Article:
• match a scalar against an array
  • match 2 scalars, without a warning when one of the scalars is undef
  • more readable switch statements, thanks to "given/when"
 When 5.18 came out, I was quite worried about the regression of smartmatch to  "experimental" status, but I was confident that things would be settled in 5.20, so I decided not to upgrade (we still use 5.14). Now 5.20 is out .. and nothing has changed about smartmatch, without even a clue about how this is going to evolve.

Our servers cannot easily upgrade to 5.20, because this would throw warnings all over the place. I tried to find a way to globally turn off these warnings (like set PERL5OPT=-M-warnings=experimental::smartmatch, or  PERL5OPT=-M=experimental::smartmatch), but this doesn't work because the "no warnings" pragma is lexically scoped, so global settings are not taken into account.

So my options are :
  1. don't change anything, don't upgrade, and wait for 5.22, hoping that some reasonable form of smartmatch will be reintroduced into the core
  2. revise all source files, adding a line "use experimental qw/smartmatch/;" at the beginning of each lexical scope ... but I have no guarantee that this will still work in future versions
  3. revise all source files, removing the given/when/smartmatch statements and replacing them with plain old Perl, or with features from some CPAN modules like match::smart or Smart::Match ... but it would be a pity to engage in such work if regular smartmatch comes back in a future version of Perl.
As you can see, none of these options is really satisfactory, so I would be interested in hearing if other companies are in the same situation and how they decided to handle it.

By the way, I love the new Perl way of introducing new features as "experimental", until they become stable and official ... but this only works well when the experimental status is declared from the start. The problem with smartmatch is that it had been official for several years, before being retrograted to experimental. Agreed, the full semantics of smartmatch as published in 10.0 had inconsistencies, but throwing away the whole thing is a bit too harsh -- I'm sure that many users like me would be happy with a reasonable subset of rules for matching common cases.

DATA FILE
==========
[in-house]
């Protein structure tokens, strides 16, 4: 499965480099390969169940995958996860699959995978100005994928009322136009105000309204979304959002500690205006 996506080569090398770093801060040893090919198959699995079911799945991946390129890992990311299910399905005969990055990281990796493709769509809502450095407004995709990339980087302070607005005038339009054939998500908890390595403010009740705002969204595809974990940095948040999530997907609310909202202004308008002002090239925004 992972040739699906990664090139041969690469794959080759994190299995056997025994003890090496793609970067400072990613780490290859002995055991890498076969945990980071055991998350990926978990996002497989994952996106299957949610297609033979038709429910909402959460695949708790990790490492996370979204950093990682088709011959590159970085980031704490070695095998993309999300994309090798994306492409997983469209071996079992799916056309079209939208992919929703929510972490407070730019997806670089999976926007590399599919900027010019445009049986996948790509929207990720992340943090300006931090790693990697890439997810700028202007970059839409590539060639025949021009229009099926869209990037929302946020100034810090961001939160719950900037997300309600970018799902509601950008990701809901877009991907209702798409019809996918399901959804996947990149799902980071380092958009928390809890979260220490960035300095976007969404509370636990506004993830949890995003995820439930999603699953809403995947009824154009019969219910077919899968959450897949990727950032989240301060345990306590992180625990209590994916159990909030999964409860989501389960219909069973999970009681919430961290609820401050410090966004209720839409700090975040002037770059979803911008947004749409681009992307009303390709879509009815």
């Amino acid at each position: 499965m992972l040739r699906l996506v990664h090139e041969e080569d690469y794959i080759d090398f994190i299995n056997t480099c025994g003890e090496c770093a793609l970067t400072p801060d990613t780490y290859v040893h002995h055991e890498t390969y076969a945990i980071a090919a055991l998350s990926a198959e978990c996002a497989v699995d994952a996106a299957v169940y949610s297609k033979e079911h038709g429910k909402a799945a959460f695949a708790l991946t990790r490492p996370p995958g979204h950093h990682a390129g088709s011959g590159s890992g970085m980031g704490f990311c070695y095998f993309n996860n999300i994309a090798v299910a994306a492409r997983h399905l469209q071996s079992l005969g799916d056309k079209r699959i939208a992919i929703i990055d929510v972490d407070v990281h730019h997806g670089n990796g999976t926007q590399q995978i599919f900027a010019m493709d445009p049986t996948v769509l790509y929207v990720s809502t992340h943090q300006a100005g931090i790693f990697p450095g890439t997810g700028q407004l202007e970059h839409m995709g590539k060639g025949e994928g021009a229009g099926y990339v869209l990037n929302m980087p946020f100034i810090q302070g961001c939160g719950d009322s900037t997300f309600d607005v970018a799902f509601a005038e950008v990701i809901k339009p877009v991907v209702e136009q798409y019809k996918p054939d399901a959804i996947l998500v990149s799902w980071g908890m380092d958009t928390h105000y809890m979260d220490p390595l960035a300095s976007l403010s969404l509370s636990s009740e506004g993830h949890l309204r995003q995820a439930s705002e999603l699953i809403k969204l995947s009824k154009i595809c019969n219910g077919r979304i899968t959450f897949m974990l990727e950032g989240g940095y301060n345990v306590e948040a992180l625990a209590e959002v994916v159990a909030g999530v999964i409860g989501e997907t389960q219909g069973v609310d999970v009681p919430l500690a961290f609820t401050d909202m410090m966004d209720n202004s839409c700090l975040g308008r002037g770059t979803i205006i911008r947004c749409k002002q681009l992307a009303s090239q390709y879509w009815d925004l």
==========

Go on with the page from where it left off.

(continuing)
Thanks in advance, Laurent Dami
 

Saturday, May 25, 2013

surprising interaction betwen list context and range operator

I was preparing a quiz for Perl programmers, and wanted a question on the difference between arrays and lists. So the question was : what do you get in $x and $y after

my @tab = ( 1, 3, 6..9 );
my $x   = @tab;
my $y   = ( 1, 3, 6..9 );


where I expected $x to be 6 (the number of items) and $y to be 9 (the last element), as documented in perldata. But before distributing the quiz I thought it was worth a test ... and indeed it was! To my surprise, $y turns out to be an empty string. It took me some time to find out why : with

my $y = ( 1, 3, 6, 7, 8, 9 );

the result is 9 indeed. But with

my $y = ( 1, 3, 6..9 );


the interpreter does not build the range in  list context, and then keep the last element. What happens instead is that it throws away the beginning of the list (there is even a warning about that), and then evaluates

my $y = 6..9;


in scalar context; where 6..9 is no longer a range, but a flip-flop operator. Now since the left-hand side is true, that operator is supposed to be true, right ? Well, no, because 6 is a constant, and in that case, perlop tells us that the flip-flop is  "considered true if it is equal (==) to the current input line number (the $. variable)". So $y ends up being an empty string, while

my $six  = 6;
my $nine = 9;
my $y    = $six..$nine;


would yield 1E0!

I couldn't be that nasty to the interviewed programmers, so in the end that question will not be part of the quiz.

Sunday, February 17, 2013

Slices of method calls within an object

Several years ago I complained that object accessors prevent you from using some common Perl idioms; in particular, you couldn't take a slice of several attributes within an object.

Now I just discovered the Want module; this is great for playing with lvalue subroutines. With the help of this module, I was finally able to use slices of method calls within an object : see https://metacpan.org/module/Method::Slice . There are some caveats in comparison with a usual hash slice, but nevertheless the main point is there : you can extract some values :

  my @coordinates = mslice($point, qw/x y/);

or even assign to them:

  (mslice($point, qw/x y/)) = (11, 22);

This was written just for fun ... but in the end I might use it in real code, because in some situations, I find slices to be more compact and high-level than multiple assignment statements.